The Allman Brothers Band created a soundtrack for a generation. Now their sound is being brought to a new generation by brothers Brandon & Dylan Niederauer and the Trouble No More band. The band has been on tour celebrating the 50th Anniversary of Eat A Peach, ABB’s iconic third album. They recently played in Port Chester, NY, and earlier in the year at the legendary Beacon Theatre in New York. This is the same venue that hosted the Allman Brothers Band residencies nearly every year between 1992 and 2014.
In addition to Dylan on Bass and Brandon – known as Taz – on guitar, band members include Daniel Donato also on guitar, vocalist Lamar Williams, Jr., Peter Levin on keyboards, Roosevelt Collier on pedal steel, and drummers Nikki Glaspie and Jack Ryan. There is a direct DNA link between Trouble No More and the ABB. Lamar Williams, Jr. is the son of the Allman Brothers Band’s bass player from 1972 to 1976. Peter Levin was a member of Gregg Allman’s last solo band. While they did not play in the Allman Brothers Band, brothers Brandon and Dylan have a strong bond and chemistry reminiscent of the one shared by brothers Duane and Gregg Allman.
“The Allman Brothers catalog is such a great candidate to be making music from,” according to Daniel Donato, explaining the appeal as a musician for presenting the songs. “I’ve loved the Allman Brothers since I was probably 12 years old… It’s all just great, really.”
Eat A Peach was the Allman Brothers Band’s third album and included select songs recorded both live and in the studio. The band Trouble No More takes its name from one of the songs on the album. The song “Trouble No More” was originally recorded in 1955 as an upbeat blues tune by Muddy Waters. It is said to be the first song the Allman Brothers Band jammed to, their first demo track, and the last song they performed together.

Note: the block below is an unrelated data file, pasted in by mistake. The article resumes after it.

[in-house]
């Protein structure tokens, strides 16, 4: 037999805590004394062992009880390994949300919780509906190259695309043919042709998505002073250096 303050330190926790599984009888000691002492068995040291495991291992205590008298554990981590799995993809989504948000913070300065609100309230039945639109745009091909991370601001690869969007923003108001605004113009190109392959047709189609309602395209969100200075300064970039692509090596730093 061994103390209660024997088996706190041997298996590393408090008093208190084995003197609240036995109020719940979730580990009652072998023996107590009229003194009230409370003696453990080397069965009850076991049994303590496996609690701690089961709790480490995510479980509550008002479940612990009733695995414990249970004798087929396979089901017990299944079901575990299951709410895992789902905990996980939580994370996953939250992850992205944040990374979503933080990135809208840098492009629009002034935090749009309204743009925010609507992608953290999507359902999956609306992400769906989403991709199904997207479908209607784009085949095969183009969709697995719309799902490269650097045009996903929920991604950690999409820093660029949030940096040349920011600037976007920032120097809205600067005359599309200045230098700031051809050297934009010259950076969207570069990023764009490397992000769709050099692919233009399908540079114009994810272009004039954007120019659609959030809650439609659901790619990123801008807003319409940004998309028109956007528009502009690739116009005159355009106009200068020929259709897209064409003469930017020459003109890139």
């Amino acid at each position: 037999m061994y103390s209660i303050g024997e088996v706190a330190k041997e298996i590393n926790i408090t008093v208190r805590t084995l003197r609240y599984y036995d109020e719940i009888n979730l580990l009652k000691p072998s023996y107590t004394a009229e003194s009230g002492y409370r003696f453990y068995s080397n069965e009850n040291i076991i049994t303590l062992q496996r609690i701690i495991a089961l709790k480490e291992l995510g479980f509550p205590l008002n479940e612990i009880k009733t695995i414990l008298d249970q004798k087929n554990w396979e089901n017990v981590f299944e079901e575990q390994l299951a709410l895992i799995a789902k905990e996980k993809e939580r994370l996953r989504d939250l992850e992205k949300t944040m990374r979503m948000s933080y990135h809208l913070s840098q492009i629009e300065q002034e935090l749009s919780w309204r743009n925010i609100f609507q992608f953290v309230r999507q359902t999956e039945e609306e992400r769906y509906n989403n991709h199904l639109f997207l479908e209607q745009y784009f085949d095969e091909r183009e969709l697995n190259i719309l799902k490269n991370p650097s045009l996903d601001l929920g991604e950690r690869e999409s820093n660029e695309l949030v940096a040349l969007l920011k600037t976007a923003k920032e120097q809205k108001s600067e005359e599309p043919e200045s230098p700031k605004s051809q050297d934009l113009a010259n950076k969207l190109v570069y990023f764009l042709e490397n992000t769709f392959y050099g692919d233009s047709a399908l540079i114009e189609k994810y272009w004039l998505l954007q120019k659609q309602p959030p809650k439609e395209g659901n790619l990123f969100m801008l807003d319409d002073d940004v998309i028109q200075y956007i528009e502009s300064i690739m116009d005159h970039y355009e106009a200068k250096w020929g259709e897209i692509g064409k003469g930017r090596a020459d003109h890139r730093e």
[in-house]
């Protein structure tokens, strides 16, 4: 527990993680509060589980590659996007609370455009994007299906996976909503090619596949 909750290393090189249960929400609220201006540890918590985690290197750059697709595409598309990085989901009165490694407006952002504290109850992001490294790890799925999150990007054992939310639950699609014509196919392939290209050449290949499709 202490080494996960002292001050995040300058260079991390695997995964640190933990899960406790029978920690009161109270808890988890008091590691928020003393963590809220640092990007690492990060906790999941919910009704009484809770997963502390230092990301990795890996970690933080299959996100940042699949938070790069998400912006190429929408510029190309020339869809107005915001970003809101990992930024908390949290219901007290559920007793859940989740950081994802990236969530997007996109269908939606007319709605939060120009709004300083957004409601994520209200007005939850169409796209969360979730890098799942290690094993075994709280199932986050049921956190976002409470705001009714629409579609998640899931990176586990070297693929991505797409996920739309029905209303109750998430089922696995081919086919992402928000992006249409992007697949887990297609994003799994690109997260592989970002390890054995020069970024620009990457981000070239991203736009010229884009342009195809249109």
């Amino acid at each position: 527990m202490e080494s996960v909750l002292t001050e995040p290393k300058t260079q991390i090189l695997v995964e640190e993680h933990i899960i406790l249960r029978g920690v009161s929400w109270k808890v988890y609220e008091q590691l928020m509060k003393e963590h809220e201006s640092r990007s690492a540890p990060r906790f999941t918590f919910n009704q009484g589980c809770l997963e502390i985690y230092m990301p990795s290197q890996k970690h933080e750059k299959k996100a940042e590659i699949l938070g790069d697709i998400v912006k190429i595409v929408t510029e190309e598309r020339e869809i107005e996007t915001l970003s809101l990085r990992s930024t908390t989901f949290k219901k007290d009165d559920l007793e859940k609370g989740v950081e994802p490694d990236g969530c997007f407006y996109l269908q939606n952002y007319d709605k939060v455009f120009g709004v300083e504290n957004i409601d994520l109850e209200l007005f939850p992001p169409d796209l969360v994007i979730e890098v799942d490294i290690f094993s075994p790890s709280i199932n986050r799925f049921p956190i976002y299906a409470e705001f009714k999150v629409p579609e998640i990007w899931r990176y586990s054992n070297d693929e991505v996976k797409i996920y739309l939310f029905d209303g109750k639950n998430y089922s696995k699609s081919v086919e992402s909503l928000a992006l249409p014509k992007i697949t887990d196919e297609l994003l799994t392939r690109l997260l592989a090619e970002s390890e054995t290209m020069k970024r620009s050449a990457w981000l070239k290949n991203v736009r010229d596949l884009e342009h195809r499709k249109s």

“What we are trying to do as Trouble No More is take these songs and bring a life to them that they might not have had in a few years,” says Donato. “And maybe bring them to a younger audience to hear. Or maybe bring them to an audience that was able to experience them years ago.”
So is Trouble No More reimagining and breathing new life into the Allman Brothers’ songs while staying true to the originals and allowing the audience to enjoy them as they will?
“That’s absolutely it,” Donato agreed.
According to Live For Live Music, the album title is thought to originate with a response Duane Allman gave to an interviewer’s question. The late 1960s were a time of turmoil, rebellion, and a younger generation seeking an end to war. “How are you helping the revolution?” Duane was asked. He replied, “There ain’t no revolution, only evolution, but every time I’m in Georgia I ‘eat a peach’ for peace.” The reference most likely came from The Love Song of J. Alfred Prufrock by T.S. Eliot, an author Duane Allman was reading a lot of around the time of his death. The line reads, “Shall I part my hair behind? Do I dare to eat a peach?”
The peach is a metaphor for life. A peach, like life, can be messy. Yet, they both can be extremely rewarding and fulfilling. Daring to eat a peach is like daring to live life to the fullest. It is a simple thing but one that presents an amazing canvas.
“There is nothing more simple, more necessary,” Donato told me, “than just a good old song. And the Allman Brothers have that in spades. You have ‘Blue Sky.’ It’s a pretty simple song. But it’s also not. Within that simple song, you have a universe of complexity. And that is why they are such amazing canvases. And that is why they are so timeless.”
Trouble No More is scheduled for a performance at the Taft Theatre in Cincinnati, Ohio on November 26, and at the Boulder Theatre in Boulder, Colorado on January 6, 2023.